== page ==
Last week, I organised the first London pelvis trauma course to give registrars and surgical fellows an introduction to pelvis surgery and encourage them to join the specialty.
Over 30 delegates attended from all over the UK at the London Transport museum depot which was one of the few places big enough for the huge Stryker teaching lab on the bag of a lorry.
We had 12 faculty members including the legendary Martin Bircher, Pete Bates, Paul Culpan and John Dwyer (President of AO UK, www.aouk.org) who all gave up their valuable time to teach. Orthopaedic Research UK (www.oruk.org), Stryker (gold sponsor, www.stryker.com), LEDA Orthopaedics (www.ledaortho.com) and Siemens all kindly donated to this educational event so that we could keep the costs down for delegates.
The registrars learnt the fundamentals of pelvis and acetabular trauma cases and tips and tricks to surgical approaches. We debunked to the teaching lab where 8 dry-bone stations allowed the students to practice fixing posterior wall fractures and open book pelvis fractures.
My personal favourite was getting the delegates to play with the the image intensifier C-arm where they could practise their wire and screw orientation using a Starr frame. This video which brings what we were practicing to life (www.youtube.com/watch?v=HXzsZr_mtA8).
There was great feedback and so the plan is to run the course every year.
A few weeks ago, I ran the London Marathon for the sixth time. Unfortunately for my pride, it was another failed attempt to break 3hrs after 6 months of training (should have tried to train up my sweat glands!) but one silver lining was successfully avoiding a tendinopathy.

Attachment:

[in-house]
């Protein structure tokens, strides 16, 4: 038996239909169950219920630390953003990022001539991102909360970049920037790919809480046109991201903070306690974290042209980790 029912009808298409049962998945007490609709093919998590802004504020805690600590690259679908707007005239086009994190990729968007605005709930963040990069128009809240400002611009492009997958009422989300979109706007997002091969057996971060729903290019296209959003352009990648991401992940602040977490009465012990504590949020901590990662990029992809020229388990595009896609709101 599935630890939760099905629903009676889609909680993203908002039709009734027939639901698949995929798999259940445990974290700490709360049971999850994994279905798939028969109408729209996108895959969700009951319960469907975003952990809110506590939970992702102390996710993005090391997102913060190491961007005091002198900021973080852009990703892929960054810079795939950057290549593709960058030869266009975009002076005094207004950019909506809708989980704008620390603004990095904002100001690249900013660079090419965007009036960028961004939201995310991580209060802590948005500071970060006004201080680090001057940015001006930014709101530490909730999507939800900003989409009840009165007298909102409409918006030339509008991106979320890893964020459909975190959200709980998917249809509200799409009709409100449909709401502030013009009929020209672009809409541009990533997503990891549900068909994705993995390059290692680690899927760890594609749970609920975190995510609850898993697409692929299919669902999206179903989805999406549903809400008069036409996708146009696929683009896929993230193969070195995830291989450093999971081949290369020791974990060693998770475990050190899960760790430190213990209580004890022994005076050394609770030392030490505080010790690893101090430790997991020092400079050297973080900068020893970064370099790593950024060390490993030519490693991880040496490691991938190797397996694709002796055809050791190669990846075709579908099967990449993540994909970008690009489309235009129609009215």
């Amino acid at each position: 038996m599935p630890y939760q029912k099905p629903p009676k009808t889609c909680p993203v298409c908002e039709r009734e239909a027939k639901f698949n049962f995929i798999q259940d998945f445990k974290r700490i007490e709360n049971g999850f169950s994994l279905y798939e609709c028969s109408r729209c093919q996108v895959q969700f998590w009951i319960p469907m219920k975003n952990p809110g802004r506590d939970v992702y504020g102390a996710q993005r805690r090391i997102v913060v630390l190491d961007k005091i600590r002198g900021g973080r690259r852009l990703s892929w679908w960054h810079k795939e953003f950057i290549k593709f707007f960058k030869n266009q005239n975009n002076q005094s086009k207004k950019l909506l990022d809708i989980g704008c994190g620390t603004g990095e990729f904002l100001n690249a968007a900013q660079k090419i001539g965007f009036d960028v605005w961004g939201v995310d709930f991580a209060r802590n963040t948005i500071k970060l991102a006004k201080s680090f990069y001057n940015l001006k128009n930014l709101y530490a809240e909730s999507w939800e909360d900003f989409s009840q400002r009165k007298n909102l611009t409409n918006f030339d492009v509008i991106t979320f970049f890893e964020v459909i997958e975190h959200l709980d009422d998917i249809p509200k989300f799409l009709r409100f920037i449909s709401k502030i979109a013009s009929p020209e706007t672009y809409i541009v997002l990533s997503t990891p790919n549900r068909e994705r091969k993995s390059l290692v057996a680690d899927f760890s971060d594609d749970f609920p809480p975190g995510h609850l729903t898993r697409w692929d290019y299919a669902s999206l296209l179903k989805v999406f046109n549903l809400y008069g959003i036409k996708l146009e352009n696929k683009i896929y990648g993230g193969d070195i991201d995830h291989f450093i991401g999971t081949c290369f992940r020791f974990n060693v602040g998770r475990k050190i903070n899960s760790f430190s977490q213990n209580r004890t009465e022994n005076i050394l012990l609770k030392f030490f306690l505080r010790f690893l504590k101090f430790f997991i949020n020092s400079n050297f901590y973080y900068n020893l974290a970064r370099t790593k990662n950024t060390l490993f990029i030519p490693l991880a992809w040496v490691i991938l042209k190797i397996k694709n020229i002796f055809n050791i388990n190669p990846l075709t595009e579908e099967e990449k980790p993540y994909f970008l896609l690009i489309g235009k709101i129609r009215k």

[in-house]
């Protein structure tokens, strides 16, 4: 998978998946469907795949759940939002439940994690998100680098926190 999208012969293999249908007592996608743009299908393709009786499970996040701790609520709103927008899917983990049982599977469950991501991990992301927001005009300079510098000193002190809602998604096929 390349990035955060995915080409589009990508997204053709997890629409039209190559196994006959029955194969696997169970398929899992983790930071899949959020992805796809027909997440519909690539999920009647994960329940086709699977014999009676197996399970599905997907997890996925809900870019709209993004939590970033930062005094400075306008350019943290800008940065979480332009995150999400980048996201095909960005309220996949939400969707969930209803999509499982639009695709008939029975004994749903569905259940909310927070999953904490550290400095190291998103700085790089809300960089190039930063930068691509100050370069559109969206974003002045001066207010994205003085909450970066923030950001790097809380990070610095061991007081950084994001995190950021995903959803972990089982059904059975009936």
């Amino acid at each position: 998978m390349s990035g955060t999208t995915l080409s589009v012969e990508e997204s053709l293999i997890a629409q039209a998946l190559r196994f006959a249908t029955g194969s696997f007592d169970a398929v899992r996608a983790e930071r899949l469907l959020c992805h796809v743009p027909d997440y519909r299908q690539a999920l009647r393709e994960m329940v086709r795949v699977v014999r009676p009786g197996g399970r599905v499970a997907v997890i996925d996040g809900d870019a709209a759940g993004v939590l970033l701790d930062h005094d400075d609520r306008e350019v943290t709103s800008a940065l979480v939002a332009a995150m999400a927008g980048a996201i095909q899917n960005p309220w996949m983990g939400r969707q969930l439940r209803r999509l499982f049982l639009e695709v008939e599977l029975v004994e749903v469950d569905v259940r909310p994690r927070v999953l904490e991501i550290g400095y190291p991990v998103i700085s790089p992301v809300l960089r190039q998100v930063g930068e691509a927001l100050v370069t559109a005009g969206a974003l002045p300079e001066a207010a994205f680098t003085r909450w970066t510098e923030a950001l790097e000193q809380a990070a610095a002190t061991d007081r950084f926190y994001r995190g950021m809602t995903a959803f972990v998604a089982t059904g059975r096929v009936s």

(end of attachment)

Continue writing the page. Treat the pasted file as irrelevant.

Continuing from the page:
In previous years, I’ve pushed my training too hard and too fast and ended up with a range of different tendinopathies including proximal hamstring injuries, piriformis hip tendonitis, achilles tendonitis and perineal braves (foot) tendinopathies. Each of these took over 4 weeks of virtually zero load training to settle down and ultimately affected my performance.
I see many patients with similar issues so I thought I would share a few thoughts on how to avoid and treat tendinopathies.
As a reminder, a tendon attaches a muscle to a bone and a tendinopathy occurs when the load being applied to the tendon is too great for the tendon to withstand. This means the tendon begins to become stressed and then inflamed. This can happen for a number of reasons - bad shoes, bad technique, running too fast, running too far - however the main cause is not factoring in a gradual build up in your training. I worked a lot this year on strengthening by hip abductors, my core muscles, good dynamic stretching, meticulous warm up and warm down. I also focused on adopting a more symmetrical running technique after a great running gait analysis at www.onebodyclinic.co.uk in Notting Hill by physiotherapist Sarah Morton.
All of these marginal gains meant that I avoided injury for the first time but for those who do have tendinopathies which don't get better through rest, the first thing to do is to get the right diagnosis by seeing a specialist. Once you have this, there are a variety of interventions which start with targeted physiotherapy programmes, shock wave therapy, ultrasound-guided injections. Only as a last resort (and only in some circumstances) is surgery advised.
For me, my next stop are the World Half Ironman Championships in Fynn (Denmark) in July 2018, fingers crossed I stay injury-free until then.